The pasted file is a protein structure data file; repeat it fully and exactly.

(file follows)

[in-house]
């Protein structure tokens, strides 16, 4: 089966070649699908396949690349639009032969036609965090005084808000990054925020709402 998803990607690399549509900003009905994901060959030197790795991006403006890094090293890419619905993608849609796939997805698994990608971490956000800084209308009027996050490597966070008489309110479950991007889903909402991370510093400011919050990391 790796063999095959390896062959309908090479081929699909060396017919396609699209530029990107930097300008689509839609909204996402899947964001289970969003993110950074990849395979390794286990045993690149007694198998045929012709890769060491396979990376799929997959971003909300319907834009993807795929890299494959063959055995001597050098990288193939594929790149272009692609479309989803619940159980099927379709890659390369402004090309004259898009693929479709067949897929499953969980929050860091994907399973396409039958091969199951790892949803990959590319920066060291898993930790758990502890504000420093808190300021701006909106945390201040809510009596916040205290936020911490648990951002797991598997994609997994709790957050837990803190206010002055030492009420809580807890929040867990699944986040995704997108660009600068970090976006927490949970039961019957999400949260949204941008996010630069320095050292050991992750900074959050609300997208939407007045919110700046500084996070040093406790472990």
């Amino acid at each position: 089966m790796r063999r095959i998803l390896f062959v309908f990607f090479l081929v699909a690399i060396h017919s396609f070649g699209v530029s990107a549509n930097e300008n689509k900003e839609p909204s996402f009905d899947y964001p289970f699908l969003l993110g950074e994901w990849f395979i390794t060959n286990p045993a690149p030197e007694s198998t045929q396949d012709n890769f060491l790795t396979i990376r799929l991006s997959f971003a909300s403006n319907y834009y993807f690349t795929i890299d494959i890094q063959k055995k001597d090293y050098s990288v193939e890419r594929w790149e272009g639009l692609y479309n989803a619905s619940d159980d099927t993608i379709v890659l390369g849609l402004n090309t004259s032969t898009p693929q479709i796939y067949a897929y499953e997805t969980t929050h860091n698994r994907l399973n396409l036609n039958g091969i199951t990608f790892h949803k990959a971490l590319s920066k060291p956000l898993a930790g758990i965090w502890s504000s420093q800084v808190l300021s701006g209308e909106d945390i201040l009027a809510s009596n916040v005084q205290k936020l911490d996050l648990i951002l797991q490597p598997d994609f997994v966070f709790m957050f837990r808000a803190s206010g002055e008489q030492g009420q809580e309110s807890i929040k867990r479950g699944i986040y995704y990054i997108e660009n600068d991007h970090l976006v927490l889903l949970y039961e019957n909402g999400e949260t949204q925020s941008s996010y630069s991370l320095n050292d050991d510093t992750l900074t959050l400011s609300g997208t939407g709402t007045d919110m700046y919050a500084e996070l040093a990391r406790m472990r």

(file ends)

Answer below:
[in-house]
């Protein structure tokens, strides 16, 4: 089966070649699908396949690349639009032969036609965090005084808000990054925020709402 998803990607690399549509900003009905994901060959030197790795991006403006890094090293890419619905993608849609796939997805698994990608971490956000800084209308009027996050490597966070008489309110479950991007889903909402991370510093400011919050990391 790796063999095959390896062959309908090479081929699909060396017919396609699209530029990107930097300008689509839609909204996402899947964001289970969003993110950074990849395979390794286990045993690149007694198998045929012709890769060491396979990376799929997959971003909300319907834009993807795929890299494959063959055995001597050098990288193939594929790149272009692609479309989803619940159980099927379709890659390369402004090309004259898009693929479709067949897929499953969980929050860091994907399973396409039958091969199951790892949803990959590319920066060291898993930790758990502890504000420093808190300021701006909106945390201040809510009596916040205290936020911490648990951002797991598997994609997994709790957050837990803190206010002055030492009420809580807890929040867990699944986040995704997108660009600068970090976006927490949970039961019957999400949260949204941008996010630069320095050292050991992750900074959050609300997208939407007045919110700046500084996070040093406790472990």
């Amino acid at each position: 089966m790796r063999r095959i998803l390896f062959v309908f990607f090479l081929v699909a690399i060396h017919s396609f070649g699209v530029s990107a549509n930097e300008n689509k900003e839609p909204s996402f009905d899947y964001p289970f699908l969003l993110g950074e994901w990849f395979i390794t060959n286990p045993a690149p030197e007694s198998t045929q396949d012709n890769f060491l790795t396979i990376r799929l991006s997959f971003a909300s403006n319907y834009y993807f690349t795929i890299d494959i890094q063959k055995k001597d090293y050098s990288v193939e890419r594929w790149e272009g639009l692609y479309n989803a619905s619940d159980d099927t993608i379709v890659l390369g849609l402004n090309t004259s032969t898009p693929q479709i796939y067949a897929y499953e997805t969980t929050h860091n698994r994907l399973n396409l036609n039958g091969i199951t990608f790892h949803k990959a971490l590319s920066k060291p956000l898993a930790g758990i965090w502890s504000s420093q800084v808190l300021s701006g209308e909106d945390i201040l009027a809510s009596n916040v005084q205290k936020l911490d996050l648990i951002l797991q490597p598997d994609f997994v966070f709790m957050f837990r808000a803190s206010g002055e008489q030492g009420q809580e309110s807890i929040k867990r479950g699944i986040y995704y990054i997108e660009n600068d991007h970090l976006v927490l889903l949970y039961e019957n909402g999400e949260t949204q925020s941008s996010y630069s991370l320095n050292d050991d510093t992750l900074t959050l400011s609300g997208t939407g709402t007045d919110m700046y919050a500084e996070l040093a990391r406790m472990r």